by HPCharles *
The truth is: When people wanna make things right, they find a way to do it. But you have to want it bad. Deep down. Of course luck is important, but if you don't want to leave everything to chance, cast Mads Mikkelsen as your leading man. There you go. Now you can rest your head on the pillow and sleep tight.
Add an awesome character. A brilliant psychiatrist who is also a cannibal. A refined and sophisticated psychopath who is more evil than cops who like shooting at street signs. "Hannibal" is all that and much more. It is repulsive and astonishing. It hates trivialities, impoliteness, and flatness.
The series had a sensational start. The dialogues are consistent and the script is above average―I'd dare say "complex." The episodes are defined well, the directing is concise, without any excess, and the wardrobe is appropriate.
The supporting cast really helps as well. There isn't an abyss in acting quality. Hugh Dancy who, in theory, should share the screen with Mads―and I say "in theory" because no one can shine brighter than him―is surprisingly good. Maybe it came as a surprise to me, not to you, because he didn't make a good first impression on me after I saw that damn "The Jane Austen Book Club" movie, which made me want to kill myself in some medieval way. Sorry if you liked it... You see, I'm a boy, so that was too much for me. I have to draw a line in the sand somewhere.
So, Hugh plays the tormented and lonely Agent Will Graham. The same character was played before by the great Edward Norton in "Red Dragon" and by William Petersen in "Manhunt". The series is adapted from Tomas Harris' book "Red Dragon" and the chronology follows the 2002 movie, just starting a little earlier in the timeline.
With the series, we can enjoy the friendly relationship between the cannibal and the creative agent―I just don't know how much longer they'll stay friends. Actually, it is the agent's imagination that makes Graham stand out, becoming a special resource in hunting insane criminals. It's as if he had superpowers that allow him to catch a glimpse of the past and tell others exactly what happened. No, he's no medium, and he makes it pretty clear himself, but he can draw conclusions from his unique "imagination".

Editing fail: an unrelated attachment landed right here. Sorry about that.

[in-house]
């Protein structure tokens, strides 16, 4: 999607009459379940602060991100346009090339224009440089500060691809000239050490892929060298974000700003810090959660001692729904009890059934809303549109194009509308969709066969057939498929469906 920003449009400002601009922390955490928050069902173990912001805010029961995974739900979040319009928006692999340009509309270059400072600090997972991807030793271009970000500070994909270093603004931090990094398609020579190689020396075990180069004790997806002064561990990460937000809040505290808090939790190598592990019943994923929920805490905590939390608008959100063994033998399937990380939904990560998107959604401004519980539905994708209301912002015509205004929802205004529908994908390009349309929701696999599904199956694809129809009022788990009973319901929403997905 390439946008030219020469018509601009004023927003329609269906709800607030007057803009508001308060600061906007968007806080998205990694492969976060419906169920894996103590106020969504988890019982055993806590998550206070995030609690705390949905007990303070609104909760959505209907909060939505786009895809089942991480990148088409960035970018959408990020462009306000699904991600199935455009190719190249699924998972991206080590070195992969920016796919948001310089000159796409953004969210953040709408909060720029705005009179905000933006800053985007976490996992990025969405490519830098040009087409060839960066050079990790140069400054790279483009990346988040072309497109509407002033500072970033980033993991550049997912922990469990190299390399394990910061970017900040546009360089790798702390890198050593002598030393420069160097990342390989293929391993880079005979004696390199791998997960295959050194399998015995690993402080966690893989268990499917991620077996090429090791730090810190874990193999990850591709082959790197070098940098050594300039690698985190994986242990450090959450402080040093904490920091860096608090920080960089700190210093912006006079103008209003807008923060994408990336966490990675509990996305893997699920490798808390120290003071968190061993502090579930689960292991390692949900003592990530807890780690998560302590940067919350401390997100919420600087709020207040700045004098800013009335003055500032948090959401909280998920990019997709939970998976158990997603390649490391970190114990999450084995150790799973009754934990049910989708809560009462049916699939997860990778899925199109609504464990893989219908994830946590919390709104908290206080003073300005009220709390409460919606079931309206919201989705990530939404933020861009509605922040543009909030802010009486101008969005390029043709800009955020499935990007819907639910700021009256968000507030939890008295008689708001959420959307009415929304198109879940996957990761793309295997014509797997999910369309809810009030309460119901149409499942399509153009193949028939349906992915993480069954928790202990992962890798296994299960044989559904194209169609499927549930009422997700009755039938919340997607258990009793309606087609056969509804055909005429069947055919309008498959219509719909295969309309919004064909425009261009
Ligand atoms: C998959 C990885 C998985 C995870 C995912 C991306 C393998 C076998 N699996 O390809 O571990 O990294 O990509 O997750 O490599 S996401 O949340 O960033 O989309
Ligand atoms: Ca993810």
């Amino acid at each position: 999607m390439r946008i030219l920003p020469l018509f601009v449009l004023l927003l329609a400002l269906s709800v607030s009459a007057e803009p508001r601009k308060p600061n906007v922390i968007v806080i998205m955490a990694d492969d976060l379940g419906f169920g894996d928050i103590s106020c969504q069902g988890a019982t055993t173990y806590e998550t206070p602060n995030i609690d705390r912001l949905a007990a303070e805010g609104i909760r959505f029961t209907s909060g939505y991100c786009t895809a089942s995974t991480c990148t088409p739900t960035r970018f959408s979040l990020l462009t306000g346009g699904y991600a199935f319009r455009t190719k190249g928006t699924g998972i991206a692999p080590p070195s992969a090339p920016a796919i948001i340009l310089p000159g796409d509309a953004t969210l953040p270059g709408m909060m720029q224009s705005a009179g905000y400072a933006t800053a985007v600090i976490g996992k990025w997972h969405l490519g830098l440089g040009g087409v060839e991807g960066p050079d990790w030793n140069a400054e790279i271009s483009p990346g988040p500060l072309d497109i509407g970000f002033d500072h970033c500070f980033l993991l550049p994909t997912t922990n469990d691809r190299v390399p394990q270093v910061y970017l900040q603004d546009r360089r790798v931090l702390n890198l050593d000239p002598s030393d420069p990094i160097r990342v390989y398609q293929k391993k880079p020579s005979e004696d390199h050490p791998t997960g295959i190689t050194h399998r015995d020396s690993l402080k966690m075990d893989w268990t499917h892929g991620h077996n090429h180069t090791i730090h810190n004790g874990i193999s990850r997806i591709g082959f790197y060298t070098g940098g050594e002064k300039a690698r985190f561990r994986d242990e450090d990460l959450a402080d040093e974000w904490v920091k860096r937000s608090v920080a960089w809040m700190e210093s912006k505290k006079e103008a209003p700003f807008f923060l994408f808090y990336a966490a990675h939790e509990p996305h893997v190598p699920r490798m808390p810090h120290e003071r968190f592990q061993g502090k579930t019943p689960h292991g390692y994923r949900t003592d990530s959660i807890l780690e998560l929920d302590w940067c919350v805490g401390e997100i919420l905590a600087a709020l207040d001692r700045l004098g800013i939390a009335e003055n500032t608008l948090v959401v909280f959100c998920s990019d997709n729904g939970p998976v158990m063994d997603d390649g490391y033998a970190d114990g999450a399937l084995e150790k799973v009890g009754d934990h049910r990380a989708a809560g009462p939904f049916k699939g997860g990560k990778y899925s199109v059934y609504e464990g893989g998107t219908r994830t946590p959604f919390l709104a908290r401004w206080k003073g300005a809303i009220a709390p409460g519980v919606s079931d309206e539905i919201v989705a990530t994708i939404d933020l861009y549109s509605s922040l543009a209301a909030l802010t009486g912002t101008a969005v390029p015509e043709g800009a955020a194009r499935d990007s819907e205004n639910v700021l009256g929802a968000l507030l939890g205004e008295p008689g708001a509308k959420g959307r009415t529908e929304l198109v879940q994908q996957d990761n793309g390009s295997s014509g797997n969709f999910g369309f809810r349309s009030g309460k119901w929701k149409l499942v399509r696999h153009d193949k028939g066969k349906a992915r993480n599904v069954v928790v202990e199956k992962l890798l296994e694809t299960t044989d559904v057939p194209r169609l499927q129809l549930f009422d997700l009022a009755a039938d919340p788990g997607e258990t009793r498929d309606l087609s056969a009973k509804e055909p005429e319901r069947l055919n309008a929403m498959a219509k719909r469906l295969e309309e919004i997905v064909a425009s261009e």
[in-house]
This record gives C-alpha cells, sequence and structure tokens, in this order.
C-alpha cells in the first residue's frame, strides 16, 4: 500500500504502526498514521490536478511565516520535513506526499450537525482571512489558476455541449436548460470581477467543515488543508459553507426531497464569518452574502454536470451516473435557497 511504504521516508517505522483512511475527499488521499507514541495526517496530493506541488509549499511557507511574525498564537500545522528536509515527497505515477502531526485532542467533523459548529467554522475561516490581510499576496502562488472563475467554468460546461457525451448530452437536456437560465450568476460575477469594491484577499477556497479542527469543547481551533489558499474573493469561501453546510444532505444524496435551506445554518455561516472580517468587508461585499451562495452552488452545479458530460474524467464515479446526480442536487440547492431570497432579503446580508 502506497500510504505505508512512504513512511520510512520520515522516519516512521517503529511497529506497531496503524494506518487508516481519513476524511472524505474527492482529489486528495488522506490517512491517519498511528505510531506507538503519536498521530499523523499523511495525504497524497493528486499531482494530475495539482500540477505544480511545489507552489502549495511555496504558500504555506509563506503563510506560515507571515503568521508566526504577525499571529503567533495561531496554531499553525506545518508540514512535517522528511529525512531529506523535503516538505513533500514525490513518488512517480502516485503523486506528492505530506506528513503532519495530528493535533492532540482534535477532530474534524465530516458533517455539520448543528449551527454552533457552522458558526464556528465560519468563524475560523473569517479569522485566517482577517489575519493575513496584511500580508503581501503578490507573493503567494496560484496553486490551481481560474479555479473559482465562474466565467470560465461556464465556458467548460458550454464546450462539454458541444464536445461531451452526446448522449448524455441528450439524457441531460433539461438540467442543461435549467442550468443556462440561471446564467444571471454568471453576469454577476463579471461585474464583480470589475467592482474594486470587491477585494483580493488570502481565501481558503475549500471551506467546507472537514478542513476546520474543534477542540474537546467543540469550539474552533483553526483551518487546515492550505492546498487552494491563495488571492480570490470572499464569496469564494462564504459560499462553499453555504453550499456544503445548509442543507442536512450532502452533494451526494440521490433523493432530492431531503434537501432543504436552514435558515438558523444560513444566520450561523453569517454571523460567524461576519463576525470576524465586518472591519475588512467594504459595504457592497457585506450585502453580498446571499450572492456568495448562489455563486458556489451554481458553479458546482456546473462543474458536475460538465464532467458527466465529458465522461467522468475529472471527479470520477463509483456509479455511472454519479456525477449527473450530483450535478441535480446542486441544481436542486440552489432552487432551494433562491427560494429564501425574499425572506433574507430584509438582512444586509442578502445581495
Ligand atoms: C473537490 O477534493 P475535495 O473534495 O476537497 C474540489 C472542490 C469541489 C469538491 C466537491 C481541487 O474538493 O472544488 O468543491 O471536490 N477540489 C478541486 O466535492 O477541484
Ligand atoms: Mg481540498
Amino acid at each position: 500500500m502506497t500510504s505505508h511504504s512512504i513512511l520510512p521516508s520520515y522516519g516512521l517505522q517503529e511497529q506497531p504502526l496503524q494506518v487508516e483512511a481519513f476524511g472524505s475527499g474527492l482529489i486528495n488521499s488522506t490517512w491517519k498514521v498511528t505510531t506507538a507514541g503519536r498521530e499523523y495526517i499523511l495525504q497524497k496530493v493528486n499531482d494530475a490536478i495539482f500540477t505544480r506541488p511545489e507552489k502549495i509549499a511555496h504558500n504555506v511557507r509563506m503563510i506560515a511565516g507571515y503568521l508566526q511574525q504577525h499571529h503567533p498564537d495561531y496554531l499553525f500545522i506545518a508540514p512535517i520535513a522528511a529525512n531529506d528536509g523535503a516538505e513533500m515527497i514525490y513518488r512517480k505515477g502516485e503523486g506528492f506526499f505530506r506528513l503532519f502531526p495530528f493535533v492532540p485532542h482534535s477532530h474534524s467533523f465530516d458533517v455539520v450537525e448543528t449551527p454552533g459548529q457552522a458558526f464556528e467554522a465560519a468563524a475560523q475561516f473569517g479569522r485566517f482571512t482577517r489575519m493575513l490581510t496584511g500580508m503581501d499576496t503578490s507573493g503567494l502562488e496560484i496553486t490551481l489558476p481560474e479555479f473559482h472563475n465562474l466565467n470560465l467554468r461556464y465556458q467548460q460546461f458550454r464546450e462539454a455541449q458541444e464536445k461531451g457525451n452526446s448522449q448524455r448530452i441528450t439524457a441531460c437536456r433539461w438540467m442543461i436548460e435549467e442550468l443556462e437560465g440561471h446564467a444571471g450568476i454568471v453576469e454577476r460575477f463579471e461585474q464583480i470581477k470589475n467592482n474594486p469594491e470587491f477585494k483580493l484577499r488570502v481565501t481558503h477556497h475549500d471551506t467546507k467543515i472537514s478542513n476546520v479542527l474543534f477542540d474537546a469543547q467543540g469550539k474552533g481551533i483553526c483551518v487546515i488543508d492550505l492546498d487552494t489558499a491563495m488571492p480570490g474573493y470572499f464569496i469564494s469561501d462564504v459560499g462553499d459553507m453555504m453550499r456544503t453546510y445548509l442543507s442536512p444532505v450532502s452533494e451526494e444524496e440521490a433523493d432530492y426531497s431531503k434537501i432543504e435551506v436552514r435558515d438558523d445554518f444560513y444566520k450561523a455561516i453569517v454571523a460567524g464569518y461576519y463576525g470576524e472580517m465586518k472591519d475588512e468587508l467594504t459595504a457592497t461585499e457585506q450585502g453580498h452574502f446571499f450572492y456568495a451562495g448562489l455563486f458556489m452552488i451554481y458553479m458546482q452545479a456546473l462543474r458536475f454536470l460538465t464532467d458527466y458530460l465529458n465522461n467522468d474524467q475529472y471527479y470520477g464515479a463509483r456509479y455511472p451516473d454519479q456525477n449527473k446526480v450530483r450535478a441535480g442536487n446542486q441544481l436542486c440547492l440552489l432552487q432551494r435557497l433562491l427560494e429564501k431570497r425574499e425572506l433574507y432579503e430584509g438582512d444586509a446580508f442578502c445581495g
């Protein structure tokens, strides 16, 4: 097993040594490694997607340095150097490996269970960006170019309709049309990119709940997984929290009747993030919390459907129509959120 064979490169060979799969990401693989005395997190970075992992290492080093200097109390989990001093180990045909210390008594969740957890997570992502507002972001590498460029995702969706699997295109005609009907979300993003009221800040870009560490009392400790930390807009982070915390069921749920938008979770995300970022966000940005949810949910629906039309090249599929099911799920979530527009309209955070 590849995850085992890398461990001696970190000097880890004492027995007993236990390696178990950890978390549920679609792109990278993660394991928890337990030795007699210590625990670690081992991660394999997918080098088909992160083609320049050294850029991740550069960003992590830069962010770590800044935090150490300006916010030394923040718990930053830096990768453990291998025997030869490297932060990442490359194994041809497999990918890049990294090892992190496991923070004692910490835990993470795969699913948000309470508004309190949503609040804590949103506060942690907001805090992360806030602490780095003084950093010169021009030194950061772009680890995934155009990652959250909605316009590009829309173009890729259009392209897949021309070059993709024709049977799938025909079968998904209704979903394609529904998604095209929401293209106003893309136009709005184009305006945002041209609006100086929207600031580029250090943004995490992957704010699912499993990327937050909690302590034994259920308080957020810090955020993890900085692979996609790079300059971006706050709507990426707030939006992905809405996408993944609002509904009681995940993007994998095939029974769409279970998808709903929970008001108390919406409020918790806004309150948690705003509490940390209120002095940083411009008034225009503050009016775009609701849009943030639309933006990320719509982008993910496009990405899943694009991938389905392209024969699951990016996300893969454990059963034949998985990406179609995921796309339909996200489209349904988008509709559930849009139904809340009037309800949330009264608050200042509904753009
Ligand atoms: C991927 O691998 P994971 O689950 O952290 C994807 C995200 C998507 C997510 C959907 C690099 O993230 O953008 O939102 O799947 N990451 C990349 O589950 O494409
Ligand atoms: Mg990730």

However, he pays a price for it. Seeing crimes through the eyes of a psychopath does take a toll, and what a high toll it is! He feels anxious, afraid and, above all, it makes him question his values. That's a very interesting feature and it contributes to an almost oppressive atmosphere throughout the series.
The cast is complete with competent veteran actor Laurence Fishburne playing Jack Crawford, responsible for FBI investigations (I bet you remember the character from "The Silence of the Lambs") and Caroline Dhavernas, a cute actress who has a lot of movies under her belt, despite none of her characters comes to mind right now. Still, she does a good job as the psychiatrist whose only job so far has been to help tormentes Will carry his burden. And, if all that weren't enough, here's a little spoiler alert: Gillian Anderson will guest star in the show. Damn, Scully herself will be in Hannibal!? Could this get any better?
This series is well structured and captivating. Crime scenes are arranged correctly, far from being trivial, as we're used to seeing in most of TV these days. The episodes are also full of references and psychoanalysis discourses, which is the icing on the cake for me. The conversations between the sadistic psychoanalyst and the agent are sharp and pertinent. Symbolic elements permeate the narrative and adorn most of the scenes.
Food is something sacred to Lecter and we never know whether he's actually serving human flesh. That certainly makes viewers queasy. There's a scene on the second episode in which Hannibal has dinner with Jack Crawford and, if you pay attention, you'll notice that the fancy red sauce carefully poured over the meat looks a lot like blood―the comparison is hard to avoid. Food for Lecter is, above all, a way to express all his nuances, to combine his dichotomy between the highly civilized and the wildly savage. It is precisely while feeding that a cannibal shows himself. But, in Lecter's case, it would be more appropriate to say that, at that moment, he puts on a mask.
So far, this is a series that you cannot miss. Mads' robotic face is the perfect frame for this distinguished man eater. Without a question, he is a legitimate successor for Anthony Hopkins, who himself is a genius. The casting director truly hit the bull's eye and the selection really makes all pieces fall into place around the production. You can feel when something truly fits, when everything connects. "Go watch Hannibal!" is all I can say. I've been watching TV series for quite some time now and it's rare when I find myself anxiously waiting for the next episode. There were only a few times before when I felt this curious to see when a charismatic villain, in all his greatness, would come to the surface. I've been asking myself, "When will they put that horrible mask on him? What will it look like on Mads' stone-like face?"
All I know is that, after watching Mads Mikkelsen's magnificent work as the bad guy in the story, I thought about the pathetic executioner in "The Following," who's being played like a caricature. At that moment, for a split second, I allowed myself to blend fiction and reality and felt an uncontrollable urge to send him James Purefoy's address. After all, for a lot less Lecter once literally ate a flute player who was getting in the way of his enjoying an orchestra playing. If we're in any luck, he could eat Joe Carroll's kidneys and put an end to “The Following” once and for all.
What, you don't agree? Well, let the guy decide, would you?